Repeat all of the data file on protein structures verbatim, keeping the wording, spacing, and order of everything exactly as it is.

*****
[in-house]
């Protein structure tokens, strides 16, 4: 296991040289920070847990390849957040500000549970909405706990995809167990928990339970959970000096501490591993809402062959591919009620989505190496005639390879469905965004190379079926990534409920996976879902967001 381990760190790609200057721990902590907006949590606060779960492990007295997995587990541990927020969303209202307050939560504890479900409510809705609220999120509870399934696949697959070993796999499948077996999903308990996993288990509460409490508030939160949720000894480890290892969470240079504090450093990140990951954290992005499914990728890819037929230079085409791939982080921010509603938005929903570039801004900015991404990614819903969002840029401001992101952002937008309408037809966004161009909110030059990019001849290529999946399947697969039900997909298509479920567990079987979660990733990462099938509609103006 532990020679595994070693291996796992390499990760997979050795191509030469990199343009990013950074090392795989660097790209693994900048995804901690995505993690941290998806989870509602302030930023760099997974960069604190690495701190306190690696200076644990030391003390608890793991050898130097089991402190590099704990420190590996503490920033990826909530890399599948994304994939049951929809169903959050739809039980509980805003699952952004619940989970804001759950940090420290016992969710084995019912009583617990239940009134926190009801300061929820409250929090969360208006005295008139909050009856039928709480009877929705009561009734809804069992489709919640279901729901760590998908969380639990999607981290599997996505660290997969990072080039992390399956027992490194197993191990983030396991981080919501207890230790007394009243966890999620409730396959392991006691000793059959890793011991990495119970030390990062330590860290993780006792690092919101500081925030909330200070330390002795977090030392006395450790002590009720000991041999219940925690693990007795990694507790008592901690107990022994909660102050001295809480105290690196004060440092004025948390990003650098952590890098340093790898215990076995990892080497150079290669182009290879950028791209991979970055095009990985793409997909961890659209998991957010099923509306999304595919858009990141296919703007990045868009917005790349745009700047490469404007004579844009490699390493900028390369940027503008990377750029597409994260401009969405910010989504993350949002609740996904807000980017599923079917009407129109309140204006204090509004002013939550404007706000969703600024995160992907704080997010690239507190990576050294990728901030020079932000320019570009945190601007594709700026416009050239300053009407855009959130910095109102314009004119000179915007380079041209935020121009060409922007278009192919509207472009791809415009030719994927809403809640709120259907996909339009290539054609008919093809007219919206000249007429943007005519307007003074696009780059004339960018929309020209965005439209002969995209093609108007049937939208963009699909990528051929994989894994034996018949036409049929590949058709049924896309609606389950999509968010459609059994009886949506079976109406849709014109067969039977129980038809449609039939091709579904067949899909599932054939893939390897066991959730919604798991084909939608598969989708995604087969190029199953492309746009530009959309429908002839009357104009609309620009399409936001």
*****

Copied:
[in-house]
């Protein structure tokens, strides 16, 4: 296991040289920070847990390849957040500000549970909405706990995809167990928990339970959970000096501490591993809402062959591919009620989505190496005639390879469905965004190379079926990534409920996976879902967001 381990760190790609200057721990902590907006949590606060779960492990007295997995587990541990927020969303209202307050939560504890479900409510809705609220999120509870399934696949697959070993796999499948077996999903308990996993288990509460409490508030939160949720000894480890290892969470240079504090450093990140990951954290992005499914990728890819037929230079085409791939982080921010509603938005929903570039801004900015991404990614819903969002840029401001992101952002937008309408037809966004161009909110030059990019001849290529999946399947697969039900997909298509479920567990079987979660990733990462099938509609103006 532990020679595994070693291996796992390499990760997979050795191509030469990199343009990013950074090392795989660097790209693994900048995804901690995505993690941290998806989870509602302030930023760099997974960069604190690495701190306190690696200076644990030391003390608890793991050898130097089991402190590099704990420190590996503490920033990826909530890399599948994304994939049951929809169903959050739809039980509980805003699952952004619940989970804001759950940090420290016992969710084995019912009583617990239940009134926190009801300061929820409250929090969360208006005295008139909050009856039928709480009877929705009561009734809804069992489709919640279901729901760590998908969380639990999607981290599997996505660290997969990072080039992390399956027992490194197993191990983030396991981080919501207890230790007394009243966890999620409730396959392991006691000793059959890793011991990495119970030390990062330590860290993780006792690092919101500081925030909330200070330390002795977090030392006395450790002590009720000991041999219940925690693990007795990694507790008592901690107990022994909660102050001295809480105290690196004060440092004025948390990003650098952590890098340093790898215990076995990892080497150079290669182009290879950028791209991979970055095009990985793409997909961890659209998991957010099923509306999304595919858009990141296919703007990045868009917005790349745009700047490469404007004579844009490699390493900028390369940027503008990377750029597409994260401009969405910010989504993350949002609740996904807000980017599923079917009407129109309140204006204090509004002013939550404007706000969703600024995160992907704080997010690239507190990576050294990728901030020079932000320019570009945190601007594709700026416009050239300053009407855009959130910095109102314009004119000179915007380079041209935020121009060409922007278009192919509207472009791809415009030719994927809403809640709120259907996909339009290539054609008919093809007219919206000249007429943007005519307007003074696009780059004339960018929309020209965005439209002969995209093609108007049937939208963009699909990528051929994989894994034996018949036409049929590949058709049924896309609606389950999509968010459609059994009886949506079976109406849709014109067969039977129980038809449609039939091709579904067949899909599932054939893939390897066991959730919604798991084909939608598969989708995604087969190029199953492309746009530009959309429908002839009357104009609309620009399409936001």